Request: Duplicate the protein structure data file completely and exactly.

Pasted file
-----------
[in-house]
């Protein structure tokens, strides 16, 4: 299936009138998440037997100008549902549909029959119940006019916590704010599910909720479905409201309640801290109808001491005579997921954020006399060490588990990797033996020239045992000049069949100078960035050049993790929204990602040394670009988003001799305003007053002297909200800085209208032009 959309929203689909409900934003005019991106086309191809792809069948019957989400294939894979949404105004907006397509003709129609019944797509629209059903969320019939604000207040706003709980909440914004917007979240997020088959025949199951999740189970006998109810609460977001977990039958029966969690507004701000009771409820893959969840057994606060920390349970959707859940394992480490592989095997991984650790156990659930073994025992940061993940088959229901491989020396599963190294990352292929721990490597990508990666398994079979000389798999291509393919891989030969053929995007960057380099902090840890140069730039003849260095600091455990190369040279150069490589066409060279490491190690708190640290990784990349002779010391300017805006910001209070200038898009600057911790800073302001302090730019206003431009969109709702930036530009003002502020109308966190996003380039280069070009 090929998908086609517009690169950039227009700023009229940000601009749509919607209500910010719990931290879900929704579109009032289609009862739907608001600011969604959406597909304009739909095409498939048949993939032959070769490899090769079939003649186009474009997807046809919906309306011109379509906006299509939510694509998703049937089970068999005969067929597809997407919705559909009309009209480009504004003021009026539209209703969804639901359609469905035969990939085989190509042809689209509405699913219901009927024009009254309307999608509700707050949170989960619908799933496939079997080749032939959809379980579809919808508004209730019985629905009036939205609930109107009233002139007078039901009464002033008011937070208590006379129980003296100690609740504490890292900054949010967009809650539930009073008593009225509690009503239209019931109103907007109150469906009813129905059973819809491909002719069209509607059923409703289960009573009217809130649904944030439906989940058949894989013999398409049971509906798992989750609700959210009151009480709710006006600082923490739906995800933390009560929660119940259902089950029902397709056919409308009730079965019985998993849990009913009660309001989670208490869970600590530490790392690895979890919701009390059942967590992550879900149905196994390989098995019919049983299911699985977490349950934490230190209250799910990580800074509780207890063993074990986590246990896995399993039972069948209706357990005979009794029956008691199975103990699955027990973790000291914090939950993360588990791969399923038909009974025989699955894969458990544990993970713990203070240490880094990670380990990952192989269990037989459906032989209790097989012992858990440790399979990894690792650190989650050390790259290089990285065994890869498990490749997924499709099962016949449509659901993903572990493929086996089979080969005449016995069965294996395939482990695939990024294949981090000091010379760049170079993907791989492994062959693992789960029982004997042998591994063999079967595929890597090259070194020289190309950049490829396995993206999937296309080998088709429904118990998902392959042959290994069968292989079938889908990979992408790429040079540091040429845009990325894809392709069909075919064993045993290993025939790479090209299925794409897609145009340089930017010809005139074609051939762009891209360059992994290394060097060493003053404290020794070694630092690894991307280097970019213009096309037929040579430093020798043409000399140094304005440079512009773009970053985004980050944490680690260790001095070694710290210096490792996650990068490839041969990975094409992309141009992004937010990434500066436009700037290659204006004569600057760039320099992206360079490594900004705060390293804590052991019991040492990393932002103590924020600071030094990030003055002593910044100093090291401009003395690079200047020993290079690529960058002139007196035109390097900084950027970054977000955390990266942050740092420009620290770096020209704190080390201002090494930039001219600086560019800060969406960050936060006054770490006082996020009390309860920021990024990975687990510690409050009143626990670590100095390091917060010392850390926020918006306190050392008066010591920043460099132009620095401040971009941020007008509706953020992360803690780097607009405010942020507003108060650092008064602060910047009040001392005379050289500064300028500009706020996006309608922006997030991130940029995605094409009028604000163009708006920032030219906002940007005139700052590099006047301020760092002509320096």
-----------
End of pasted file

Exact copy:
[in-house]
């Protein structure tokens, strides 16, 4: 299936009138998440037997100008549902549909029959119940006019916590704010599910909720479905409201309640801290109808001491005579997921954020006399060490588990990797033996020239045992000049069949100078960035050049993790929204990602040394670009988003001799305003007053002297909200800085209208032009 959309929203689909409900934003005019991106086309191809792809069948019957989400294939894979949404105004907006397509003709129609019944797509629209059903969320019939604000207040706003709980909440914004917007979240997020088959025949199951999740189970006998109810609460977001977990039958029966969690507004701000009771409820893959969840057994606060920390349970959707859940394992480490592989095997991984650790156990659930073994025992940061993940088959229901491989020396599963190294990352292929721990490597990508990666398994079979000389798999291509393919891989030969053929995007960057380099902090840890140069730039003849260095600091455990190369040279150069490589066409060279490491190690708190640290990784990349002779010391300017805006910001209070200038898009600057911790800073302001302090730019206003431009969109709702930036530009003002502020109308966190996003380039280069070009 090929998908086609517009690169950039227009700023009229940000601009749509919607209500910010719990931290879900929704579109009032289609009862739907608001600011969604959406597909304009739909095409498939048949993939032959070769490899090769079939003649186009474009997807046809919906309306011109379509906006299509939510694509998703049937089970068999005969067929597809997407919705559909009309009209480009504004003021009026539209209703969804639901359609469905035969990939085989190509042809689209509405699913219901009927024009009254309307999608509700707050949170989960619908799933496939079997080749032939959809379980579809919808508004209730019985629905009036939205609930109107009233002139007078039901009464002033008011937070208590006379129980003296100690609740504490890292900054949010967009809650539930009073008593009225509690009503239209019931109103907007109150469906009813129905059973819809491909002719069209509607059923409703289960009573009217809130649904944030439906989940058949894989013999398409049971509906798992989750609700959210009151009480709710006006600082923490739906995800933390009560929660119940259902089950029902397709056919409308009730079965019985998993849990009913009660309001989670208490869970600590530490790392690895979890919701009390059942967590992550879900149905196994390989098995019919049983299911699985977490349950934490230190209250799910990580800074509780207890063993074990986590246990896995399993039972069948209706357990005979009794029956008691199975103990699955027990973790000291914090939950993360588990791969399923038909009974025989699955894969458990544990993970713990203070240490880094990670380990990952192989269990037989459906032989209790097989012992858990440790399979990894690792650190989650050390790259290089990285065994890869498990490749997924499709099962016949449509659901993903572990493929086996089979080969005449016995069965294996395939482990695939990024294949981090000091010379760049170079993907791989492994062959693992789960029982004997042998591994063999079967595929890597090259070194020289190309950049490829396995993206999937296309080998088709429904118990998902392959042959290994069968292989079938889908990979992408790429040079540091040429845009990325894809392709069909075919064993045993290993025939790479090209299925794409897609145009340089930017010809005139074609051939762009891209360059992994290394060097060493003053404290020794070694630092690894991307280097970019213009096309037929040579430093020798043409000399140094304005440079512009773009970053985004980050944490680690260790001095070694710290210096490792996650990068490839041969990975094409992309141009992004937010990434500066436009700037290659204006004569600057760039320099992206360079490594900004705060390293804590052991019991040492990393932002103590924020600071030094990030003055002593910044100093090291401009003395690079200047020993290079690529960058002139007196035109390097900084950027970054977000955390990266942050740092420009620290770096020209704190080390201002090494930039001219600086560019800060969406960050936060006054770490006082996020009390309860920021990024990975687990510690409050009143626990670590100095390091917060010392850390926020918006306190050392008066010591920043460099132009620095401040971009941020007008509706953020992360803690780097607009405010942020507003108060650092008064602060910047009040001392005379050289500064300028500009706020996006309608922006997030991130940029995605094409009028604000163009708006920032030219906002940007005139700052590099006047301020760092002509320096």